The Perfect Double 9 Inch Pie Crust

Making pie crust from scratch is not something to be feared. For years, I only used store bought crusts. I tried a few times to make crust from scratch, but failed miserably. Then one day, I decided that I would no longer fear the pie crust and make it from scratch. It also helped that I was given a family recipe. I use this crust for all of my fruit pies, as well as pot pies, quiches, and mini tarts. My first couple of crusts, were not quite right, and I quickly learned that it is not just the recipe that makes a good crust, it is also how it is mixed together that determines how the crust will turn out.


  • 2 Cups All Purpose Flour
  • 1 Teaspoon Salt
  • 2/3 Cup, Plus 2 Tablespoons Butter Flavored Shortening
  • 4-6 Tablespoons Ice Water

Tools Needed:

  • Mixing Bowl
  • Pastry Cutter or Fork
  • Measuring Cups and Spoons
  • Rolling Pin or Pasty Roller
  • Pastry Mat or Clean Counter
  • Flour for Rolling out the Dough

1. Mix flour and salt together in a medium to large sized bowl. It helps to have a large bowl when you start tossing everything together.

2. Add shortening to flour and salt. Start mixing the crust by first cutting the shortening with a butter knife approximately 6-7 times to make smaller chunks of shortening, covering it with flour as you go. Once you have several smaller pieces start mixing everything together with the pastry cutter or fork, gently tossing until the shortening is mixed with the flour to form small pea sized pieces.

3. Add 2-3 Tablespoons of ice water, tossing all ingredients together. Add more ice water 1 Tablespoon at time until the dough starts to get thick and sticks together well. No more than a total of 6 Tablespoons of water will be needed.

4. At this point, put down the pastry cutter or fork and quickly squeeze and blend with your hands, without over kneading. The more you work the dough, the tougher it will get. The dough will look flaky and crumbly, but will stick together well when squeezed tightly.

5. Separate the dough into two balls. Flatten them both out with your hands, as if you are making a burger patty. They are now ready to be rolled into pie crusts.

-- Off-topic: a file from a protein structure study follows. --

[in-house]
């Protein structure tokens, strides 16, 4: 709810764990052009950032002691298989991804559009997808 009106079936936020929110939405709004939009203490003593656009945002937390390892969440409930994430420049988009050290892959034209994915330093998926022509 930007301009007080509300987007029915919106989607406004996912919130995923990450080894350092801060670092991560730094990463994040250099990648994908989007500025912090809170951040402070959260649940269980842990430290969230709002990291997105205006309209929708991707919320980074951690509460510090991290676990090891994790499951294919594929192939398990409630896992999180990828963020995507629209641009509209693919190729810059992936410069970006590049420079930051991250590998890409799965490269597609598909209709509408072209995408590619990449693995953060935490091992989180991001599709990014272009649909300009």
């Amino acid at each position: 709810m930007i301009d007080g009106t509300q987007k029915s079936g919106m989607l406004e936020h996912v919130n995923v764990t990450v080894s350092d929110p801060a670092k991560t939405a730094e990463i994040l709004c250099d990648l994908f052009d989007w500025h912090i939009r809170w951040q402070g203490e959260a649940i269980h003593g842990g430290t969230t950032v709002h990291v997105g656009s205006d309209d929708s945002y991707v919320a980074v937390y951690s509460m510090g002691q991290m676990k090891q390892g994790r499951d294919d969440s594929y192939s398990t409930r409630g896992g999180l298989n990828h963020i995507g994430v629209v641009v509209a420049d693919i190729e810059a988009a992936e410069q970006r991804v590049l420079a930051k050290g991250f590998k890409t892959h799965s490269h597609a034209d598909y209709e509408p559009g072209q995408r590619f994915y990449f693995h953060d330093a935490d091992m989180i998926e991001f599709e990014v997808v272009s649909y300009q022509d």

6. Sprinkle your work surface with a dusting of flour to keep the dough from sticking. Center the larger of the crusts in your work area and starting with the center of the crust push outward in all directions. Do not start on the edge of the crust and push from one end to the other. Pushing from the center will keep the crust round.

7. For a 9-inch crust, you want to make the crust larger than 9 inches so that you have room to work with and center into the pie pan. You will also be folding the bottom crust over the edge of the top crust to help seal the pie and keep dripping from seeping out.

8. If you are using a large rolling pin, the easiest way to pick up the crust is to start at one edge of the crust and gently wrap the crust around the pin. After that, you will place the edge of the crust just over the edge of the pie pan and slowly unroll it. If you are using a smaller pastry roller, you can fold the crust in half and then in half again, making a triangle.

Place the pointed end of the crust in the center of the pie dish and unfold the crust. With both methods, you may need to shift the crust around a bit to center it. Trim all overly extra crust and add it to the smaller crust.

9. Follow the directions for whatever flavor pie you are making and fill the bottom crust with filling.

10. Sprinkle your work area with more flour and roll out the top crust. It should be 9 inches or just a wee bit bigger, but not nearly as much as your bottom crust.

11. Place the top crust on your pie and center it. Fold the bottom crust up over the top crust and pinch the two crusts together to seal them. Finish off the crust by poking a few small holes in the crust with a fork or tip of a knife.

12. Bake as directed for your specific pie.

Follow these steps and you will get the perfect pie crust every time!

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